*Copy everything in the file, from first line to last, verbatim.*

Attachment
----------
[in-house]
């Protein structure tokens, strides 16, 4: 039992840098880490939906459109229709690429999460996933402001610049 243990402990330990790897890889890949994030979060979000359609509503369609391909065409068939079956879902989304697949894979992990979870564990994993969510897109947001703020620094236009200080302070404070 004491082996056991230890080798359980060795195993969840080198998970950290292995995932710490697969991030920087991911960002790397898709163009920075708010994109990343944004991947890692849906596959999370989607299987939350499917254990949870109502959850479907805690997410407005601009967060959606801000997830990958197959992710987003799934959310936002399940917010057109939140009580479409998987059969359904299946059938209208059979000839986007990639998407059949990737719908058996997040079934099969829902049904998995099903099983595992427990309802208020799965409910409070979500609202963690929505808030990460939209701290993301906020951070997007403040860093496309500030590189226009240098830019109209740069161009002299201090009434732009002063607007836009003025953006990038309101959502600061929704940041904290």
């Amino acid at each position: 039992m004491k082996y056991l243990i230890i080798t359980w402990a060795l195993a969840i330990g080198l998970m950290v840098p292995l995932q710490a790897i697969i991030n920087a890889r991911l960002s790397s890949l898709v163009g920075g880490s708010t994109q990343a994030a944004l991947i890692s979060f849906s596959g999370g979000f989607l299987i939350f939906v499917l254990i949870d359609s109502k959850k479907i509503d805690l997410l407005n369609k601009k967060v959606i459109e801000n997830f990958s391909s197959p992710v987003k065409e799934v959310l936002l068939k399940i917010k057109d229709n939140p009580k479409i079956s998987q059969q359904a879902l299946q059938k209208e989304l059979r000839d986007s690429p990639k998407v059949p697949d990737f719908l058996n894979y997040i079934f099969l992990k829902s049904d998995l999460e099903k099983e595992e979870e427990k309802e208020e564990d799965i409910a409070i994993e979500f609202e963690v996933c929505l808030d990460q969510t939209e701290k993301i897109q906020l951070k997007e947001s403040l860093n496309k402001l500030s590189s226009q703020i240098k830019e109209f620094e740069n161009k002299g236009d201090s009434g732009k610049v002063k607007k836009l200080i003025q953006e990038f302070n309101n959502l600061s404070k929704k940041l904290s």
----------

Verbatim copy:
[in-house]
């Protein structure tokens, strides 16, 4: 039992840098880490939906459109229709690429999460996933402001610049 243990402990330990790897890889890949994030979060979000359609509503369609391909065409068939079956879902989304697949894979992990979870564990994993969510897109947001703020620094236009200080302070404070 004491082996056991230890080798359980060795195993969840080198998970950290292995995932710490697969991030920087991911960002790397898709163009920075708010994109990343944004991947890692849906596959999370989607299987939350499917254990949870109502959850479907805690997410407005601009967060959606801000997830990958197959992710987003799934959310936002399940917010057109939140009580479409998987059969359904299946059938209208059979000839986007990639998407059949990737719908058996997040079934099969829902049904998995099903099983595992427990309802208020799965409910409070979500609202963690929505808030990460939209701290993301906020951070997007403040860093496309500030590189226009240098830019109209740069161009002299201090009434732009002063607007836009003025953006990038309101959502600061929704940041904290």
């Amino acid at each position: 039992m004491k082996y056991l243990i230890i080798t359980w402990a060795l195993a969840i330990g080198l998970m950290v840098p292995l995932q710490a790897i697969i991030n920087a890889r991911l960002s790397s890949l898709v163009g920075g880490s708010t994109q990343a994030a944004l991947i890692s979060f849906s596959g999370g979000f989607l299987i939350f939906v499917l254990i949870d359609s109502k959850k479907i509503d805690l997410l407005n369609k601009k967060v959606i459109e801000n997830f990958s391909s197959p992710v987003k065409e799934v959310l936002l068939k399940i917010k057109d229709n939140p009580k479409i079956s998987q059969q359904a879902l299946q059938k209208e989304l059979r000839d986007s690429p990639k998407v059949p697949d990737f719908l058996n894979y997040i079934f099969l992990k829902s049904d998995l999460e099903k099983e595992e979870e427990k309802e208020e564990d799965i409910a409070i994993e979500f609202e963690v996933c929505l808030d990460q969510t939209e701290k993301i897109q906020l951070k997007e947001s403040l860093n496309k402001l500030s590189s226009q703020i240098k830019e109209f620094e740069n161009k002299g236009d201090s009434g732009k610049v002063k607007k836009l200080i003025q953006e990038f302070n309101n959502l600061s404070k929704k940041l904290s």